In this sense, any true work must spring from gratitude.  We inflict harm on the planet, on others, and on ourselves because we are not able to recognize and be grateful for God’s fashioning of all life, including our own.  In this sense, gratitude or thanksgiving, in its deepest meaning, is that which counters the arrogance of our own ego, our presumption that “we know.”  Kiekegaard’s assertion that Christ desires only the praise and gratitude of the transformed individual is accurate because until that arrogance of our own ego is darkened we are not truly praising God but ourselves.  To be grateful when things go our way is merely a form of self aggrandizement.
An example of the transformed vision is expressed in the poem The Dark Night of St. John of the Cross, stanza 5:

O guiding night!
O night more lovely than the dawn!
O night that has united
the Lover with his beloved,
transforming the beloved in her Lover.

It is not “the light” of our own way and comprehension that unites us with God, but rather the night that is “more lovely than the dawn!”  So, strangely enough, we are formed in gratitude to the degree we cease to be certain about our own feelings of gratitude.  Strangely enough on this Thanksgiving I experience the tension of feeling grateful for much in my life, but also of seeming intensely aware of the losses.  I do not readily say “Thanks” to God for those losses.  I do not spontaneously praise God for the sense of confusion and disorientation I can feel in terms of my place in the world and with some of those who have been important to me.  Yet, it is this night of confusion and disorientation that I must trust as being “more lovely than the dawn!”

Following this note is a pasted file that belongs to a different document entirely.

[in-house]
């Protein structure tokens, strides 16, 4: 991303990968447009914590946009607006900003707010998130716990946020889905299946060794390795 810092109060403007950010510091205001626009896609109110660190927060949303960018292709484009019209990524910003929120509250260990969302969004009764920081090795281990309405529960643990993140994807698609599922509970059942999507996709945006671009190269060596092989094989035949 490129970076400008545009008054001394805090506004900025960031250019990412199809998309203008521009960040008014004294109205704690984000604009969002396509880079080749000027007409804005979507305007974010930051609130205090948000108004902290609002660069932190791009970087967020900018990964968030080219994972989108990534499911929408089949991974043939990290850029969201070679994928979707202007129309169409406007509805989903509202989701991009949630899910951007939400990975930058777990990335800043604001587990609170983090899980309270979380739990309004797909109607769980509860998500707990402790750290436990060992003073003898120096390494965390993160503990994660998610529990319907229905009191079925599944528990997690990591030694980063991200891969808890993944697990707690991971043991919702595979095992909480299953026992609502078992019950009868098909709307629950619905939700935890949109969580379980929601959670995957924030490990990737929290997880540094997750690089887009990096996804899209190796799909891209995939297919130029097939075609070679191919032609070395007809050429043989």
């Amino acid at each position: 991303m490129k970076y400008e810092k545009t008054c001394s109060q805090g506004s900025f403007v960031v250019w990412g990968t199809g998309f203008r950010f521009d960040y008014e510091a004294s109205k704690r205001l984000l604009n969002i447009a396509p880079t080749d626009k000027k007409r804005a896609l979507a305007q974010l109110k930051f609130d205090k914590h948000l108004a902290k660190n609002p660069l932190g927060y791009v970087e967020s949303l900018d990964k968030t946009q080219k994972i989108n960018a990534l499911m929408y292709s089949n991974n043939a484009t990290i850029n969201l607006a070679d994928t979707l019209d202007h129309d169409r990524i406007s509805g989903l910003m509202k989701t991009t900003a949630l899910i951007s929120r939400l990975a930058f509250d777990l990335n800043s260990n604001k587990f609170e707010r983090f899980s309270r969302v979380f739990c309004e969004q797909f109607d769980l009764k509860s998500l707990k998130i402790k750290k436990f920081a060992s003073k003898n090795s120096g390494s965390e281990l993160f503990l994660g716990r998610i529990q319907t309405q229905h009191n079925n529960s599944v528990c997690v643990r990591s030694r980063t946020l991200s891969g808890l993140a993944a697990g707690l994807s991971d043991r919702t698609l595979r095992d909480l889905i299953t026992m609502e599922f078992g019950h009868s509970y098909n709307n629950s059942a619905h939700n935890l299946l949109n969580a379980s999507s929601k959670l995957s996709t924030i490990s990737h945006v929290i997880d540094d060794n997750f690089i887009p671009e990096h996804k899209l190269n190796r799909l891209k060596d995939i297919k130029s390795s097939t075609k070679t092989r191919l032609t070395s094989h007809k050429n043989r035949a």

As Sirach reminds us, God is fashioning all as God wills.  The gratitude and thanksgiving that is the source of my and our cooperation with that will must come from a “dark recognition” of God’s work as it both integrates and differentiates, as it both unites and divides, as it gives both death and life.  As Dag Hammarskjold lived out the light and dark dimensions of his own life, as he exalted in the work he had been given and suffered the loneliness, rejection, and pain that work caused him, he was able to express from the depth of his heart: “For all that has been, thanks; to all that will be, yes!”  There is nothing in his life that is excluded from the thanks and from the yes.  This is the praise of the transformed person, the one who sees with the eye with which God sees.

For the beauty of the earth
For the glory of the skies
For the love which from our birth
Over and around us lies
Lord of all, to thee we raise
This our hymn of grateful praise
For the wonder of each hour
Of the day and of the night
Hill and vale and tree and flower
Sun and moon and stars of light
Lord of all, to thee we raise
This our hymn of grateful praise
For the joy of human love
Brother, sister, parent, child
Friends on earth and friends above
For all gentle thoughts and mild
Lord of all, to thee we raise
This our hymn of grateful praise
                  Folliott S. Pierpoint